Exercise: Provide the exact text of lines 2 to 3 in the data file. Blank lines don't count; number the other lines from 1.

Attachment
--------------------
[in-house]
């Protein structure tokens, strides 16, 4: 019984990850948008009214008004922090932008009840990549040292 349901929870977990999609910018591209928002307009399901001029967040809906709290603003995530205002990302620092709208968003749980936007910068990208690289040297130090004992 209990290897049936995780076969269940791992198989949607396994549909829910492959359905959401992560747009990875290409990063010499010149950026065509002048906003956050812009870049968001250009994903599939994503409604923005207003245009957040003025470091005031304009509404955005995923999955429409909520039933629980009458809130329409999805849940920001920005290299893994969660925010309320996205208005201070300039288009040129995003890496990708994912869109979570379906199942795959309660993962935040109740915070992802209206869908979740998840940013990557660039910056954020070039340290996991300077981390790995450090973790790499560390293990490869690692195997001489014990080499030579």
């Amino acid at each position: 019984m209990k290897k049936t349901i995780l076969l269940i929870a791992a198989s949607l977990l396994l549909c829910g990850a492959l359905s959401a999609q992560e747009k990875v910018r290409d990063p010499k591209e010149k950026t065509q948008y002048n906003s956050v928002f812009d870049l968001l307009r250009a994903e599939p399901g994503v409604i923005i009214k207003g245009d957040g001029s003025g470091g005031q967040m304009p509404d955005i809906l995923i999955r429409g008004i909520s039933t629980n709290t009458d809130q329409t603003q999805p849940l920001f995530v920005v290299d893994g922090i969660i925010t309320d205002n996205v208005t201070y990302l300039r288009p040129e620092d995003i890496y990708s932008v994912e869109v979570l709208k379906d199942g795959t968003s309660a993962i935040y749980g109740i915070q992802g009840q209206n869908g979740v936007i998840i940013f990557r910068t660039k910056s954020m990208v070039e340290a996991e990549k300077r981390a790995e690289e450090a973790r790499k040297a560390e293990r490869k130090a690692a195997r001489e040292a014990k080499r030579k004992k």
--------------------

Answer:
């Protein structure tokens, strides 16, 4: 019984990850948008009214008004922090932008009840990549040292 349901929870977990999609910018591209928002307009399901001029967040809906709290603003995530205002990302620092709208968003749980936007910068990208690289040297130090004992 209990290897049936995780076969269940791992198989949607396994549909829910492959359905959401992560747009990875290409990063010499010149950026065509002048906003956050812009870049968001250009994903599939994503409604923005207003245009957040003025470091005031304009509404955005995923999955429409909520039933629980009458809130329409999805849940920001920005290299893994969660925010309320996205208005201070300039288009040129995003890496990708994912869109979570379906199942795959309660993962935040109740915070992802209206869908979740998840940013990557660039910056954020070039340290996991300077981390790995450090973790790499560390293990490869690692195997001489014990080499030579």
């Amino acid at each position: 019984m209990k290897k049936t349901i995780l076969l269940i929870a791992a198989s949607l977990l396994l549909c829910g990850a492959l359905s959401a999609q992560e747009k990875v910018r290409d990063p010499k591209e010149k950026t065509q948008y002048n906003s956050v928002f812009d870049l968001l307009r250009a994903e599939p399901g994503v409604i923005i009214k207003g245009d957040g001029s003025g470091g005031q967040m304009p509404d955005i809906l995923i999955r429409g008004i909520s039933t629980n709290t009458d809130q329409t603003q999805p849940l920001f995530v920005v290299d893994g922090i969660i925010t309320d205002n996205v208005t201070y990302l300039r288009p040129e620092d995003i890496y990708s932008v994912e869109v979570l709208k379906d199942g795959t968003s309660a993962i935040y749980g109740i915070q992802g009840q209206n869908g979740v936007i998840i940013f990557r910068t660039k910056s954020m990208v070039e340290a996991e990549k300077r981390a790995e690289e450090a973790r790499k040297a560390e293990r490869k130090a690692a195997r001489e040292a014990k080499r030579k004992k």